As a young boy, my husband often found himself in places he should not have been. This includes (but is not limited to): His older brother’s bedroom, the living room that his mother kept so perfectly and, of course, his step-father’s study.
Occasionally, he will recount for our children the day he snuck into the study and simply started looking around. His step-dad, a Vietnam era fighter pilot and Colonel in the Air Force, was an old school, American fighting man. His office, like so many others, was visual proof of a long and illustrious career of honorable service to his beloved nation. Certificates, trophies, citations and mementos from worldwide travel hung on walls and sat on shelves.
In his search for nothing in particular, my husband came across a pen. But, this was no ordinary pen and my future husband knew it. He quietly slipped the pen into his front pocket and tip-toed out of dear old dad’s office.
Next stop… Show and Tell.
Raise your hand if you remember Show and Tell. What a great opportunity to share the doll you received for your birthday or new baseball bat you received for Christmas. My husband was and has never been that predictable. He was an over-achieving Kindergartner, not to be outdone.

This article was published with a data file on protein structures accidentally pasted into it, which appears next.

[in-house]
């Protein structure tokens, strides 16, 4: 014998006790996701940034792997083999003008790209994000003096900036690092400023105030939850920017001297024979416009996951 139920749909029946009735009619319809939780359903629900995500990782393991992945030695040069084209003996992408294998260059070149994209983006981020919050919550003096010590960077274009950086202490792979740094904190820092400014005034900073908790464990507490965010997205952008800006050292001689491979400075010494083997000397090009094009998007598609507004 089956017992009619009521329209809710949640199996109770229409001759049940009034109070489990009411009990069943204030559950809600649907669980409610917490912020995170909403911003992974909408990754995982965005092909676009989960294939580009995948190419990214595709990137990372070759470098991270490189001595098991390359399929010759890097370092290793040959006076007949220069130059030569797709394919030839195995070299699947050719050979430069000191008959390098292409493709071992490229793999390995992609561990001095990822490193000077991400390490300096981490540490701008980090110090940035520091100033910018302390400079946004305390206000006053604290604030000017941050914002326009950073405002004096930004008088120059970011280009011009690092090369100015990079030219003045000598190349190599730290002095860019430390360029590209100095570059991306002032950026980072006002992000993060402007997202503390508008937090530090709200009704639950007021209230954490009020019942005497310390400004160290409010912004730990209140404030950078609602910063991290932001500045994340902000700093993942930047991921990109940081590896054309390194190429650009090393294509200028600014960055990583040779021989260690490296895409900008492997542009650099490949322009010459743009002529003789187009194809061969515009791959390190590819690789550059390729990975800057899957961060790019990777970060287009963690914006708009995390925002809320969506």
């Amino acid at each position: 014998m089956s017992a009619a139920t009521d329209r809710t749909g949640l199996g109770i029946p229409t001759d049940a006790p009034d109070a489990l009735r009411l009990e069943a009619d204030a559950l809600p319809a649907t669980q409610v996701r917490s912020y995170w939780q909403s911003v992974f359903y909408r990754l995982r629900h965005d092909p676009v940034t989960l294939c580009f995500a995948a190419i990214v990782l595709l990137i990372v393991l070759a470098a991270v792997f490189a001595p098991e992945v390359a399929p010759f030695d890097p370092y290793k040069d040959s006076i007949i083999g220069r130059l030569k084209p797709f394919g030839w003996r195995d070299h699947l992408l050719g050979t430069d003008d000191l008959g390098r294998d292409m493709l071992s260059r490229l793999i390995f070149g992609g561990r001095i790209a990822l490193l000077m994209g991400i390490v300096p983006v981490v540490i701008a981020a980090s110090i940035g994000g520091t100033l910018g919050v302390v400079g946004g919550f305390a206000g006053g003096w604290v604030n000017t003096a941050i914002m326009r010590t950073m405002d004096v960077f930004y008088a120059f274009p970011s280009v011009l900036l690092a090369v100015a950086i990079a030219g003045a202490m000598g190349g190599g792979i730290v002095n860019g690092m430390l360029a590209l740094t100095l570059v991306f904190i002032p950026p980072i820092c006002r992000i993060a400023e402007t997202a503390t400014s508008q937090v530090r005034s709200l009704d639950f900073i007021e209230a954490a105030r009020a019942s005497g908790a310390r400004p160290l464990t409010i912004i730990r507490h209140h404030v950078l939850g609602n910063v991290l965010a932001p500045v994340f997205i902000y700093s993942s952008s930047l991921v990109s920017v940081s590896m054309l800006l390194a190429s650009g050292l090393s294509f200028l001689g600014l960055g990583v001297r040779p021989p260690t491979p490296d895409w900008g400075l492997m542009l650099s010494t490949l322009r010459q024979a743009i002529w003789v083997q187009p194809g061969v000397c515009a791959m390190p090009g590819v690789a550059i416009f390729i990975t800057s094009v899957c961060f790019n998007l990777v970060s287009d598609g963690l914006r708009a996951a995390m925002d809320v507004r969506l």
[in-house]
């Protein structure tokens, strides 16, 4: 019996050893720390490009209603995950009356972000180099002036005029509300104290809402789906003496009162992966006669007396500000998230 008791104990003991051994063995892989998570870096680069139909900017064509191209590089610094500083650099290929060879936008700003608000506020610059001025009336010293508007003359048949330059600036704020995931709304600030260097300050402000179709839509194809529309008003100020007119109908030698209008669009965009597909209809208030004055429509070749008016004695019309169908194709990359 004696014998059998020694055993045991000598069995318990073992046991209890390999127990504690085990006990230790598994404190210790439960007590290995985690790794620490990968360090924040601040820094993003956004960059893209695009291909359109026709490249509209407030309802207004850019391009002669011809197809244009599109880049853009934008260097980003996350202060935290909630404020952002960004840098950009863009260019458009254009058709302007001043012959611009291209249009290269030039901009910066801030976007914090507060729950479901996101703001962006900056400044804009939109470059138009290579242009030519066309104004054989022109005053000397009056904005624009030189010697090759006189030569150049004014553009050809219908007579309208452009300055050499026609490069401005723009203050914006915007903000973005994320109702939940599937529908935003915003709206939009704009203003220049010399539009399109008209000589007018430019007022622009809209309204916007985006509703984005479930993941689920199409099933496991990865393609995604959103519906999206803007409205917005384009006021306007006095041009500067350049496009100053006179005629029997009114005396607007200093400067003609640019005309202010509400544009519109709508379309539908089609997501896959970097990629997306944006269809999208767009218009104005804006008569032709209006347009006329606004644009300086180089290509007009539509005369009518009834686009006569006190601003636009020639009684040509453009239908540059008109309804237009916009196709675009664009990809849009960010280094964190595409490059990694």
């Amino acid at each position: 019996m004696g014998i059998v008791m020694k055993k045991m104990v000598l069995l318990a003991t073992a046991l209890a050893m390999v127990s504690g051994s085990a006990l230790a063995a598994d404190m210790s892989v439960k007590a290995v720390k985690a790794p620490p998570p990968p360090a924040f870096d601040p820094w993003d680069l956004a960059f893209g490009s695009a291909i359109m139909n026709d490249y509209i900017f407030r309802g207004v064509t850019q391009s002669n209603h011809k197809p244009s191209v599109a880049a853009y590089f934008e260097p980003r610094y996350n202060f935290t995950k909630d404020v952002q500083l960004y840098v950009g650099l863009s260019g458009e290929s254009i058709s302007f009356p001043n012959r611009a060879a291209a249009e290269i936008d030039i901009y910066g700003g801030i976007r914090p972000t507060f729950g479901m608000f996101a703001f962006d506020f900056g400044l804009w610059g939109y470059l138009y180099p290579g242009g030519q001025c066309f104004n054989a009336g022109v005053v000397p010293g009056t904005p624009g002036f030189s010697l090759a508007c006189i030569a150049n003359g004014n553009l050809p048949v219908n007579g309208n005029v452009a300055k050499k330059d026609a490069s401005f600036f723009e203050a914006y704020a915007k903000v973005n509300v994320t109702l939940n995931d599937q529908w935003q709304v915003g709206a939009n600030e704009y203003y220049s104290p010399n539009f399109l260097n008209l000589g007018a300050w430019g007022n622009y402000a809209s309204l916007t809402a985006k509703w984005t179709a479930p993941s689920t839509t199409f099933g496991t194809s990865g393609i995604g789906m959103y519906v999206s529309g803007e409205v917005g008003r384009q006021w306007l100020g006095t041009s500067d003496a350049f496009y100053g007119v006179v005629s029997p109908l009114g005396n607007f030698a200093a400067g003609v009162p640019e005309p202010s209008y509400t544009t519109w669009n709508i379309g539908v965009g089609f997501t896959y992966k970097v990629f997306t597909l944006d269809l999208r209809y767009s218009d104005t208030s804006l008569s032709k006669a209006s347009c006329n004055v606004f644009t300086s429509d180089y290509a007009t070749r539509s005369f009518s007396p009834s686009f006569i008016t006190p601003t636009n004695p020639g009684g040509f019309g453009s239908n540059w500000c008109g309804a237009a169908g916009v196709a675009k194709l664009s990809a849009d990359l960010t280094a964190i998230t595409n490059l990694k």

As he was called up front to present, one can envision the class patiently waiting for the next classmate’s turn (perhaps even a little bored, depending on what their fellow students had brought to share). Like a magician playing to a full house, with drama and flair, Joe removed the pen from his front pocket and thrust his arm high in the air. On the front of the pen was a woman dressed in a black one piece bathing suit. When turned upside down, the suit slowly dropped to reveal a nude woman. He turned it right side up and voila, she was dressed again! Point up, naked lady. Point down dressed lady, and so it went. For a five-year-old, it was mesmerizing to say the least.
As an educator myself, I imagine his teacher sitting at her back desk possibly grading papers and probably paying little attention to the items brought from home that day. I also imagine her, upon looking up and seeing the unpalatable pen, pulling together her 1970’s poly-rayon dress and scaling not only her desk but subsequent desks much like an Olympic hurdler going for gold.